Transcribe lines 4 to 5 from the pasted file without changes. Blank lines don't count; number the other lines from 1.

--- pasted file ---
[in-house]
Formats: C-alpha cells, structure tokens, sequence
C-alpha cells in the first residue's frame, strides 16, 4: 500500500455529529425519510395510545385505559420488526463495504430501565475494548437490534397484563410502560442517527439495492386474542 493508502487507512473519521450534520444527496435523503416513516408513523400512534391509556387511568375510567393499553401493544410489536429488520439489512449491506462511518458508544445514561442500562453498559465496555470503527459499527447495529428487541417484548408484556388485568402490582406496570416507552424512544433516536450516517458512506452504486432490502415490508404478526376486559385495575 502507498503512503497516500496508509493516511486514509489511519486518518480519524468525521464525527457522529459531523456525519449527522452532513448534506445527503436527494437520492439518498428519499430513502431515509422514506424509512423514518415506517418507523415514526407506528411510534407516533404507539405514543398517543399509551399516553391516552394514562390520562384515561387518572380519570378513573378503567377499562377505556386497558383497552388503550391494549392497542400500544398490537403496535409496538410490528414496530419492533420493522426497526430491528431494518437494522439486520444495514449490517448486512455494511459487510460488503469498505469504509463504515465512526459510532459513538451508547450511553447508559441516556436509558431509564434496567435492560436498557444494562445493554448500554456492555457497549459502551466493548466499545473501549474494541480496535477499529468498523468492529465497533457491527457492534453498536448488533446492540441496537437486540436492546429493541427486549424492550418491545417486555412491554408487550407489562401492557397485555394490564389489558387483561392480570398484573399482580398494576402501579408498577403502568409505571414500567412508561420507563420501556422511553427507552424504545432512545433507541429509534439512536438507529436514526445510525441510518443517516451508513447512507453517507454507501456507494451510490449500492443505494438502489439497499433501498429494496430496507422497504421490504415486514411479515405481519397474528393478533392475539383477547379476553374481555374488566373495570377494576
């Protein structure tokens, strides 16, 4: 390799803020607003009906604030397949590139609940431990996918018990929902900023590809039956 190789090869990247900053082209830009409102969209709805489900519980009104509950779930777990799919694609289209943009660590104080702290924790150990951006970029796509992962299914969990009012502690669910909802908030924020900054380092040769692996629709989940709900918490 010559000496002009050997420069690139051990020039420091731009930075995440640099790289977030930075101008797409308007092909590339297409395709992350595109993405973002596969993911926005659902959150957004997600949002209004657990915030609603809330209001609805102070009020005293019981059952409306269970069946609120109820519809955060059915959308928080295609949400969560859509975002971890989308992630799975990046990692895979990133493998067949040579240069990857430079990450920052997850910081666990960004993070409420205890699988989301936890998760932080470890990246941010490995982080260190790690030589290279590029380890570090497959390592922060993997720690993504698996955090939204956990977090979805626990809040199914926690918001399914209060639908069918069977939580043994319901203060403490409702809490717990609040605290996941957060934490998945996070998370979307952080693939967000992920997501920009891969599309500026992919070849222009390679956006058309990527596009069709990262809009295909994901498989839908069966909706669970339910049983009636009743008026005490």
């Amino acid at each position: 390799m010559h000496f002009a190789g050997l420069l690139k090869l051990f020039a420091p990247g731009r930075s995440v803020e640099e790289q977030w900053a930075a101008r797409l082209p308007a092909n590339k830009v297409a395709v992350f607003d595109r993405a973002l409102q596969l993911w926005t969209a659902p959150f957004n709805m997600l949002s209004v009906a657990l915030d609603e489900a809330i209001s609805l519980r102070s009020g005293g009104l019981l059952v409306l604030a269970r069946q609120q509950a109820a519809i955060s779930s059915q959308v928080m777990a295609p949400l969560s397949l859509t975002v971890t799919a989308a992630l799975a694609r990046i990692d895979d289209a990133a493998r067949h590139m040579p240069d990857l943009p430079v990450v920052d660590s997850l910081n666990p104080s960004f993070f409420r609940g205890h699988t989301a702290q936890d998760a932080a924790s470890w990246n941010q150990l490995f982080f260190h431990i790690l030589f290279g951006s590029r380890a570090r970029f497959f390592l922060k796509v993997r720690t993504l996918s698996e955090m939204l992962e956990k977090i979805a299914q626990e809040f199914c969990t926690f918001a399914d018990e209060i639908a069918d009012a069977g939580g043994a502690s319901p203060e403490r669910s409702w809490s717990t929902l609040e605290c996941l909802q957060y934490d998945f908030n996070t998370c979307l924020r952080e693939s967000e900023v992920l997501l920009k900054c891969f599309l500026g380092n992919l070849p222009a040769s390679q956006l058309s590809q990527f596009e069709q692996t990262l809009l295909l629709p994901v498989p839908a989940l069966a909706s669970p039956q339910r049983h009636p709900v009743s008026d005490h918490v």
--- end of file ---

């Protein structure tokens, strides 16, 4: 390799803020607003009906604030397949590139609940431990996918018990929902900023590809039956 190789090869990247900053082209830009409102969209709805489900519980009104509950779930777990799919694609289209943009660590104080702290924790150990951006970029796509992962299914969990009012502690669910909802908030924020900054380092040769692996629709989940709900918490 010559000496002009050997420069690139051990020039420091731009930075995440640099790289977030930075101008797409308007092909590339297409395709992350595109993405973002596969993911926005659902959150957004997600949002209004657990915030609603809330209001609805102070009020005293019981059952409306269970069946609120109820519809955060059915959308928080295609949400969560859509975002971890989308992630799975990046990692895979990133493998067949040579240069990857430079990450920052997850910081666990960004993070409420205890699988989301936890998760932080470890990246941010490995982080260190790690030589290279590029380890570090497959390592922060993997720690993504698996955090939204956990977090979805626990809040199914926690918001399914209060639908069918069977939580043994319901203060403490409702809490717990609040605290996941957060934490998945996070998370979307952080693939967000992920997501920009891969599309500026992919070849222009390679956006058309990527596009069709990262809009295909994901498989839908069966909706669970339910049983009636009743008026005490």
């Amino acid at each position: 390799m010559h000496f002009a190789g050997l420069l690139k090869l051990f020039a420091p990247g731009r930075s995440v803020e640099e790289q977030w900053a930075a101008r797409l082209p308007a092909n590339k830009v297409a395709v992350f607003d595109r993405a973002l409102q596969l993911w926005t969209a659902p959150f957004n709805m997600l949002s209004v009906a657990l915030d609603e489900a809330i209001s609805l519980r102070s009020g005293g009104l019981l059952v409306l604030a269970r069946q609120q509950a109820a519809i955060s779930s059915q959308v928080m777990a295609p949400l969560s397949l859509t975002v971890t799919a989308a992630l799975a694609r990046i990692d895979d289209a990133a493998r067949h590139m040579p240069d990857l943009p430079v990450v920052d660590s997850l910081n666990p104080s960004f993070f409420r609940g205890h699988t989301a702290q936890d998760a932080a924790s470890w990246n941010q150990l490995f982080f260190h431990i790690l030589f290279g951006s590029r380890a570090r970029f497959f390592l922060k796509v993997r720690t993504l996918s698996e955090m939204l992962e956990k977090i979805a299914q626990e809040f199914c969990t926690f918001a399914d018990e209060i639908a069918d009012a069977g939580g043994a502690s319901p203060e403490r669910s409702w809490s717990t929902l609040e605290c996941l909802q957060y934490d998945f908030n996070t998370c979307l924020r952080e693939s967000e900023v992920l997501l920009k900054c891969f599309l500026g380092n992919l070849p222009a040769s390679q956006l058309s590809q990527f596009e069709q692996t990262l809009l295909l629709p994901v498989p839908a989940l069966a909706s669970p039956q339910r049983h009636p709900v009743s008026d005490h918490v």